Morales J, Alonso-Nanclares L, Rodríguez J-R, DeFelipe J, Rodríguez Á and Merchán-Pérez Á (2011) ESPINA: a tool for the automated segmentation and counting of synapses in large stacks of electron microscopy images. Front. Neuroanat. 5:18. doi: 10.3389/fnana.2011.00018
EspINA can display multiple spatially or temporally related images. These image sets are called stacks. The images that make up a stack are called sections. All the sections in a stack must be the same size and bit depth. EspINA supports 8-bit images.
EspINA is a memory intensive application used to reconstruct, refine, analyze and visualize structures in the brain. It's an open source application and it's functionalities can be expanded by plugins. It's currently available for Linux (Ubuntu based) and Windows machines with the only requirement of a 64 bits CPU.
We present a new method with musical feedback for exploring dendritic spine morphology and distribution patterns in pyramidal neurons. We demonstrate that audio analysis of spiny dendrites with apparently similar morphology may “sound” quite different, revealing anatomical substrates that are not apparent from simple visual inspection.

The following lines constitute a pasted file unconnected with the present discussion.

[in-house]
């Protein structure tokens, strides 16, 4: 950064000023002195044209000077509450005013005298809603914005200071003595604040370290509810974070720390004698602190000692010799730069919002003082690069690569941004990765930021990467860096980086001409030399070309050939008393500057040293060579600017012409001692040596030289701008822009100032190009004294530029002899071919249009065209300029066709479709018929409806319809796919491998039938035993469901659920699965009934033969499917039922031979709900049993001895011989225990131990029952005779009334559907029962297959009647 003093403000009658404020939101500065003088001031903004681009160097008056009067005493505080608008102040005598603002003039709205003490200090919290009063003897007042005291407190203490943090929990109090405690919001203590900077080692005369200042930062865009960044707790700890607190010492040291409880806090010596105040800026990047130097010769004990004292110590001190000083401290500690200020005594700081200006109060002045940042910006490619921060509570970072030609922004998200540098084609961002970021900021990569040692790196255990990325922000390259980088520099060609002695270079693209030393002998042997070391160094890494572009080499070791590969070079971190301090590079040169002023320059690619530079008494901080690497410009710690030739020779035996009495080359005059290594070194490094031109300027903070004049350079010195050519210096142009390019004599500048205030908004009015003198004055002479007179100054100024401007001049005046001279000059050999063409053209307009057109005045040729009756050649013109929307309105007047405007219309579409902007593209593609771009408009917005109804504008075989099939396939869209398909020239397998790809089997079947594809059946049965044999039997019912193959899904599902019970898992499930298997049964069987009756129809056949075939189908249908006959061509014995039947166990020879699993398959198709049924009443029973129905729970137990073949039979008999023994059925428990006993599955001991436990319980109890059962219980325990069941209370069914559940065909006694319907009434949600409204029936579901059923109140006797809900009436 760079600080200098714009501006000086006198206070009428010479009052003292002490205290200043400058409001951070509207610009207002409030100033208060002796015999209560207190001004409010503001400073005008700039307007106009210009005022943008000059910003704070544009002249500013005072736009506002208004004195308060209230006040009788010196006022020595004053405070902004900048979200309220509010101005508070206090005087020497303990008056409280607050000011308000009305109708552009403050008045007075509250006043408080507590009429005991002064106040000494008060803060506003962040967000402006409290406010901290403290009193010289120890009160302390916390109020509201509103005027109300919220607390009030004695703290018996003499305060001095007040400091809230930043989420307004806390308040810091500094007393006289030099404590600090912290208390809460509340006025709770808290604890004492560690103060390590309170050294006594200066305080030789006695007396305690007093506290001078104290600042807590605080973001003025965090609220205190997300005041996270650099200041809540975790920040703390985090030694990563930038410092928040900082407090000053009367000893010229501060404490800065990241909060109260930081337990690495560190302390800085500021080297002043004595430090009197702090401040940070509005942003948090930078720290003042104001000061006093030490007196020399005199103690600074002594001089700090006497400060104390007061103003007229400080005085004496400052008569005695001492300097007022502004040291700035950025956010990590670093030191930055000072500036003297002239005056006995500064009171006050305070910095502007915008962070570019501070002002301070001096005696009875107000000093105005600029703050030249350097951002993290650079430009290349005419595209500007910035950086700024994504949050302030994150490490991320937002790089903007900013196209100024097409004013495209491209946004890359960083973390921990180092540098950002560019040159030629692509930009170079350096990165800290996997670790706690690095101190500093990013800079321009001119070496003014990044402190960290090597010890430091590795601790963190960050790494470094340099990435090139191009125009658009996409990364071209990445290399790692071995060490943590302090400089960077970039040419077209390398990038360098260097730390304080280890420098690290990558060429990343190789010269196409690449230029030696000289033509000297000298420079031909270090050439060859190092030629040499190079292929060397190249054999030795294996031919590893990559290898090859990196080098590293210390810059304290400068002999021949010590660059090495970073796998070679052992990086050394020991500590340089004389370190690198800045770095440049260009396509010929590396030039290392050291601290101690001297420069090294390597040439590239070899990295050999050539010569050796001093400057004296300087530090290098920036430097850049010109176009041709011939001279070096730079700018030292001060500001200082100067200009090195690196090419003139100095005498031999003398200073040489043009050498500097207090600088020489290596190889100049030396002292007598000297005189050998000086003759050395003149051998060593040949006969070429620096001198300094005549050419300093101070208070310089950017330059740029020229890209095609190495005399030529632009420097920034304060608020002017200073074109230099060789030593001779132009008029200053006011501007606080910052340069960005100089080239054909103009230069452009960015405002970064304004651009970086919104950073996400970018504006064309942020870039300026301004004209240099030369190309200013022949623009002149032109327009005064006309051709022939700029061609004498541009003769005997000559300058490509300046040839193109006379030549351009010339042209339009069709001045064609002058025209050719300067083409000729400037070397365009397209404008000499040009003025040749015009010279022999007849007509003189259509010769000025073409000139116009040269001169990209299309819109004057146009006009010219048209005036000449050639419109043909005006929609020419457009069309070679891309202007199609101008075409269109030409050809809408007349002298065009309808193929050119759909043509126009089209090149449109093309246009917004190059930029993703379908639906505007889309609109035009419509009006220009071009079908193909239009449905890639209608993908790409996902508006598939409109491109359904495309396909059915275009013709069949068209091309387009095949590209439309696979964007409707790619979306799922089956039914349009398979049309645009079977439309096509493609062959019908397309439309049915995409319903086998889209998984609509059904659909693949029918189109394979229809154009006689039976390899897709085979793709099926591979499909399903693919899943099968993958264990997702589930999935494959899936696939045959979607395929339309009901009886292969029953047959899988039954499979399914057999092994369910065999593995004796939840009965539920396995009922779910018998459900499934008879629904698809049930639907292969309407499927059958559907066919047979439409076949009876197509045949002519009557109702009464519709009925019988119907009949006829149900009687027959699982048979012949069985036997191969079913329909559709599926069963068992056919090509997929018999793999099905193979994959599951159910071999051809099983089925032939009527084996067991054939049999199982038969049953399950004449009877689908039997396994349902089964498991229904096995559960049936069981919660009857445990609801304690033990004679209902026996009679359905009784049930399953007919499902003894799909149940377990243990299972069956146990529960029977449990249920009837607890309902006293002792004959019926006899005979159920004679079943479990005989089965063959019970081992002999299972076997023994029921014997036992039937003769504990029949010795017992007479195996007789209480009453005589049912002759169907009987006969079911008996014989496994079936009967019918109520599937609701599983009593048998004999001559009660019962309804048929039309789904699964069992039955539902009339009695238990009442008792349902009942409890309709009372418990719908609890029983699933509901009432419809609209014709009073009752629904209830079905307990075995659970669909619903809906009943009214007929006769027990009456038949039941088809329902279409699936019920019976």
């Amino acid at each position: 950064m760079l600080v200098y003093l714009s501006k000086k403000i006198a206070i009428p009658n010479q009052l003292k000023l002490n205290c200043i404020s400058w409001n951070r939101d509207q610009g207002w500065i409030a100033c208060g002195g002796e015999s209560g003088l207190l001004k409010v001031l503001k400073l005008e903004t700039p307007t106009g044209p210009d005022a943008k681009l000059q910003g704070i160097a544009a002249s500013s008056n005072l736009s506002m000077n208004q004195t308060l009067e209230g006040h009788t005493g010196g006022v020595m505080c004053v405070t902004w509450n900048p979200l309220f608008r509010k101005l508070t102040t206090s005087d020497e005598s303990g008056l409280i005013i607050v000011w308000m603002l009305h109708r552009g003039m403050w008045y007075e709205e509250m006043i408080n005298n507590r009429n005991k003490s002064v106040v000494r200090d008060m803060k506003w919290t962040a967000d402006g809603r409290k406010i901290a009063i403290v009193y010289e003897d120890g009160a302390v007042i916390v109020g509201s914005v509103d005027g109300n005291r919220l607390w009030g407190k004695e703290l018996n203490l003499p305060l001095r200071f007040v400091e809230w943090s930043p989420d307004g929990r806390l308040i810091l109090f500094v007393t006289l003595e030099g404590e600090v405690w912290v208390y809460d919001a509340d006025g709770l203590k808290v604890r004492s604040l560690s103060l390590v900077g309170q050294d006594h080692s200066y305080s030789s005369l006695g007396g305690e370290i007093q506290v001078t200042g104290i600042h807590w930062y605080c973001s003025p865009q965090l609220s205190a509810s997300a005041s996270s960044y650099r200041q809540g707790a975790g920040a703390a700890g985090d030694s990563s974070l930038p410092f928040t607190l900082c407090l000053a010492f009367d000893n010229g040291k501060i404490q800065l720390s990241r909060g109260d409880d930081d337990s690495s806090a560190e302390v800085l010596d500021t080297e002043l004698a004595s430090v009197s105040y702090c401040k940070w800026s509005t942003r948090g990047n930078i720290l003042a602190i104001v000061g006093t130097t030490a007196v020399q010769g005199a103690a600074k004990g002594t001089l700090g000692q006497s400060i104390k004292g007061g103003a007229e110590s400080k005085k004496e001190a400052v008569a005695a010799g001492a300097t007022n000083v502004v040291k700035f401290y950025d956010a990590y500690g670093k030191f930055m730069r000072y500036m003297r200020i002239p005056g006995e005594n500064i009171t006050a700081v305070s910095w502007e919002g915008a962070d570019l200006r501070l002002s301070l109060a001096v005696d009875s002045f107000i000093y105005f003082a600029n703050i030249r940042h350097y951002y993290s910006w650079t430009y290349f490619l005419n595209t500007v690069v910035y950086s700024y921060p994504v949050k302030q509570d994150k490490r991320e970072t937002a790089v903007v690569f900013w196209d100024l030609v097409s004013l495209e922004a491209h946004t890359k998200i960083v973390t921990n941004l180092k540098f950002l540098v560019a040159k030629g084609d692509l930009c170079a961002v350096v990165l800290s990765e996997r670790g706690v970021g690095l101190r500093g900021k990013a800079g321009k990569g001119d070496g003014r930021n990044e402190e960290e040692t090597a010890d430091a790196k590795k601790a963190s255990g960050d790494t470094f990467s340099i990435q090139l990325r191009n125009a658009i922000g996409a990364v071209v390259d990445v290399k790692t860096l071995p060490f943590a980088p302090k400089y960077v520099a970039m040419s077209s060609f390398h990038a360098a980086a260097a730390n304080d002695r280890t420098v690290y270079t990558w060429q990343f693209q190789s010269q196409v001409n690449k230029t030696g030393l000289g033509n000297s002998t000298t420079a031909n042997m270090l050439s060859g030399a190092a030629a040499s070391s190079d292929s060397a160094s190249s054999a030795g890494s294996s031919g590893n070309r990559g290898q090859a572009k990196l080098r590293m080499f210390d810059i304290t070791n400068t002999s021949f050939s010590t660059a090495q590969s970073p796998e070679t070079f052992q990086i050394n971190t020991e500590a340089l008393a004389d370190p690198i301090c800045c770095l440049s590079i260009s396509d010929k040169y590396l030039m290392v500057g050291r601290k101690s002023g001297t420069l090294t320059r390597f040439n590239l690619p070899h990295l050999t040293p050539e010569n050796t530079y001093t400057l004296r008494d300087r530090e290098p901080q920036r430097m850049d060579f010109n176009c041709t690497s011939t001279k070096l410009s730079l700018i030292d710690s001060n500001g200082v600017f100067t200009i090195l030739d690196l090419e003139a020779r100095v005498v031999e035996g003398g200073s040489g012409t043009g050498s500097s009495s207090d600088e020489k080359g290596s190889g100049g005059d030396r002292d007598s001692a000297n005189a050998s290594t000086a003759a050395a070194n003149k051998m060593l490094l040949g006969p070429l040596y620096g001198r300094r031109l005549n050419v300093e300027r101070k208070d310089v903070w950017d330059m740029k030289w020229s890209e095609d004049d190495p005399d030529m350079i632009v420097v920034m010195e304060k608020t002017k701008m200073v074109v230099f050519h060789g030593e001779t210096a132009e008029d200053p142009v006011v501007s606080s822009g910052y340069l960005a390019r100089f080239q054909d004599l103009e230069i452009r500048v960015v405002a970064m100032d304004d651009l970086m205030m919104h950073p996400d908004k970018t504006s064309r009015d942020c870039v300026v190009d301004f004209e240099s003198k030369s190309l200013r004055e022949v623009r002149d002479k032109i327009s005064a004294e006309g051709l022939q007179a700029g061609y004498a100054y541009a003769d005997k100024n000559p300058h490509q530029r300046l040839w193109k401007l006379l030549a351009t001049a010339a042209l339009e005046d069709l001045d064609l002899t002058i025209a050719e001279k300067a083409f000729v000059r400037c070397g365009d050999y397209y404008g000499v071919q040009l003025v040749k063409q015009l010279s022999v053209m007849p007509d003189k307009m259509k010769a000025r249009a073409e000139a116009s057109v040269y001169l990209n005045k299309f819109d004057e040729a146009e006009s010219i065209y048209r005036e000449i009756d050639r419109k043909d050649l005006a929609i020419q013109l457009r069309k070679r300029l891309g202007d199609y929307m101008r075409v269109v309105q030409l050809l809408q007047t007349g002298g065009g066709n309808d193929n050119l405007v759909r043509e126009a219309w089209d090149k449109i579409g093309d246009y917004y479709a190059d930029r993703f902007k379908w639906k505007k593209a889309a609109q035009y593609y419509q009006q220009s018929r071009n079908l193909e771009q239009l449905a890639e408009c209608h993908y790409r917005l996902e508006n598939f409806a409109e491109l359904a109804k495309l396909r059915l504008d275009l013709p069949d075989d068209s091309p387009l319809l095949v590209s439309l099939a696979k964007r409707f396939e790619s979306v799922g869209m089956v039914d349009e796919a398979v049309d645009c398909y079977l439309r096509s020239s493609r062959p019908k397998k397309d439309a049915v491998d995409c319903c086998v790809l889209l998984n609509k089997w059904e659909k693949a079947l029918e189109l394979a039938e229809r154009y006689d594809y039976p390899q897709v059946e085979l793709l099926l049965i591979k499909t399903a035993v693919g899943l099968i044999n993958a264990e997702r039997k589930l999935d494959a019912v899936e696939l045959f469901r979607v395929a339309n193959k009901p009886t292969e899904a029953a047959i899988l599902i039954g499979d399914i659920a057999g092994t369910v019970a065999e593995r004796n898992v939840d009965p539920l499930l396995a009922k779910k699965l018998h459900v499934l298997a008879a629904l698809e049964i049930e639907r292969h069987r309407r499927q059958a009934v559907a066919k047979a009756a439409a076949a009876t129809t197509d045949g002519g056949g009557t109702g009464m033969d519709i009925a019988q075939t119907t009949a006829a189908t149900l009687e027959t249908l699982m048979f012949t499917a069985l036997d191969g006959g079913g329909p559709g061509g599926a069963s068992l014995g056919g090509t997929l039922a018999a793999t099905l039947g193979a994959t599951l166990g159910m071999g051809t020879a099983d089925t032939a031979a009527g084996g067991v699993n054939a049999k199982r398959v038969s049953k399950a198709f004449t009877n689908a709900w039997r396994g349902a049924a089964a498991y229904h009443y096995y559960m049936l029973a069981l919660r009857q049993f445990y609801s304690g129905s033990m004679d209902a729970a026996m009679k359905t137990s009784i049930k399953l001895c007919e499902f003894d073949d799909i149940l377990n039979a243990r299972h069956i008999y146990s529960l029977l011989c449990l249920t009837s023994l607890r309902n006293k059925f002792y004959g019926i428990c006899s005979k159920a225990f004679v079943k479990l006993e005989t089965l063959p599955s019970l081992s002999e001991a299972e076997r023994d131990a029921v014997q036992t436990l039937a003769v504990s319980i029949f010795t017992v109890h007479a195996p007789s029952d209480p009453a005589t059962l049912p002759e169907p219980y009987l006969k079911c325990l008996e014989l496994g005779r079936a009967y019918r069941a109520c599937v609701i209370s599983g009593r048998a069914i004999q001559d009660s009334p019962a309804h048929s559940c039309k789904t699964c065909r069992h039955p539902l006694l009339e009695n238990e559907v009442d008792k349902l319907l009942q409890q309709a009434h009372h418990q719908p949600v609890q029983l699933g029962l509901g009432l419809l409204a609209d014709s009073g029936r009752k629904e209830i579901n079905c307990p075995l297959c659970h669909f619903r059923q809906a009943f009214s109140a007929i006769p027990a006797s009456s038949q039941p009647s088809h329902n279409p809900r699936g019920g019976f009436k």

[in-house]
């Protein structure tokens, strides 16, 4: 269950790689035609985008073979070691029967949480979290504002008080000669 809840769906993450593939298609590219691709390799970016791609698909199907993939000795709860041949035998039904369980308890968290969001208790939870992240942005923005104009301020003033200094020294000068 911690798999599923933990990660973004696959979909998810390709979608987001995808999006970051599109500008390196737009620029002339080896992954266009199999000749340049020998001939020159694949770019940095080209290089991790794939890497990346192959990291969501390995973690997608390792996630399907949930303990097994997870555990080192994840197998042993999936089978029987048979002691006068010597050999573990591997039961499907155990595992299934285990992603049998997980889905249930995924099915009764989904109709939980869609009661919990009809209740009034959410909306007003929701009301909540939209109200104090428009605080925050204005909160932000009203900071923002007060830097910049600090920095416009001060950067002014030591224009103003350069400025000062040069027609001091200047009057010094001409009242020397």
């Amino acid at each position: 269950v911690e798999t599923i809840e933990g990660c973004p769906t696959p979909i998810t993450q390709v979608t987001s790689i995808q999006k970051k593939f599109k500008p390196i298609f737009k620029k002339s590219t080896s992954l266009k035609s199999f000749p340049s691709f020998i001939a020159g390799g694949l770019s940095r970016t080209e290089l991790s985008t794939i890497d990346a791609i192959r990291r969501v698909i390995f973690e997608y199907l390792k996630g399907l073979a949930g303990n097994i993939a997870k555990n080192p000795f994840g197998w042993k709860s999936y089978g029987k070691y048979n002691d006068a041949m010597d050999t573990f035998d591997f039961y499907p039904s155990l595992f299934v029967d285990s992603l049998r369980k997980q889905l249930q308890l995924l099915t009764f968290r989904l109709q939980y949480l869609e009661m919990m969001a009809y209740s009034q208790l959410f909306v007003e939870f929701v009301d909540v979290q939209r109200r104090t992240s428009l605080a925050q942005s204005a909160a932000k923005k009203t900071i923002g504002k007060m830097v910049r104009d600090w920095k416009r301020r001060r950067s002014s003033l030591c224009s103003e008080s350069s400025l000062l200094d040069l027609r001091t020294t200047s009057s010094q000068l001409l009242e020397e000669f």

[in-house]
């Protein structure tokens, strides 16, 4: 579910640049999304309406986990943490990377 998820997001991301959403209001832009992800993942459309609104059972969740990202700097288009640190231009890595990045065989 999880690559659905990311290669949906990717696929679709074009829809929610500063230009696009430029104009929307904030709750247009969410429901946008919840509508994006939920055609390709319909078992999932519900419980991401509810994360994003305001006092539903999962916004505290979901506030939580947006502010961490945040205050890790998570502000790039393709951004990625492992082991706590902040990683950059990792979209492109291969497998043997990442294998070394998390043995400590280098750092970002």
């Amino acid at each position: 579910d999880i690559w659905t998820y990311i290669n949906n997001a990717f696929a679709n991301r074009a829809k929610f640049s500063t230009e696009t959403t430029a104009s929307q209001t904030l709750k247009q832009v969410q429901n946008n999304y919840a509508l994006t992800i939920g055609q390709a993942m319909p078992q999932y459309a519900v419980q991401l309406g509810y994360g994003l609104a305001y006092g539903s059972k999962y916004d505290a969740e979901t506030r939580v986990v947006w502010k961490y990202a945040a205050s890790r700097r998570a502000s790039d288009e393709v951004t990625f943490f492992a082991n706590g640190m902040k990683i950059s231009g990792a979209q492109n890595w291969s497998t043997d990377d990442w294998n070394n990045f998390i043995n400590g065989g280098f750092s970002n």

Pablo Toharia, Juan Morales, Octavio de Juan, Isabel Fernaud, Angel Rodríguez, Javier DeFelipe. Neuroinformatics, January 2014. Musical representation of dendritic spine distribution: a new exploratory tool
This tool presents a new technique for the generation of three-dimensional models for neuronal cells from the morphological information extracted through computed-aided tracing applications. The 3D polygonal meshes that approximate the cell membrane can be generated at different resolution levels, allowing balance to be reached between the complexity and the quality of the final model.
Neuronize implements a novel approach to generate a realistic 3D shape of the soma from the incomplete information stored in the digitally traced neuron using a physical deformation technique.
The addition of a set of spines along the dendrites completes the model, generating a final 3D neuronal cell suitable for its visualization in a wide range of 3D environments.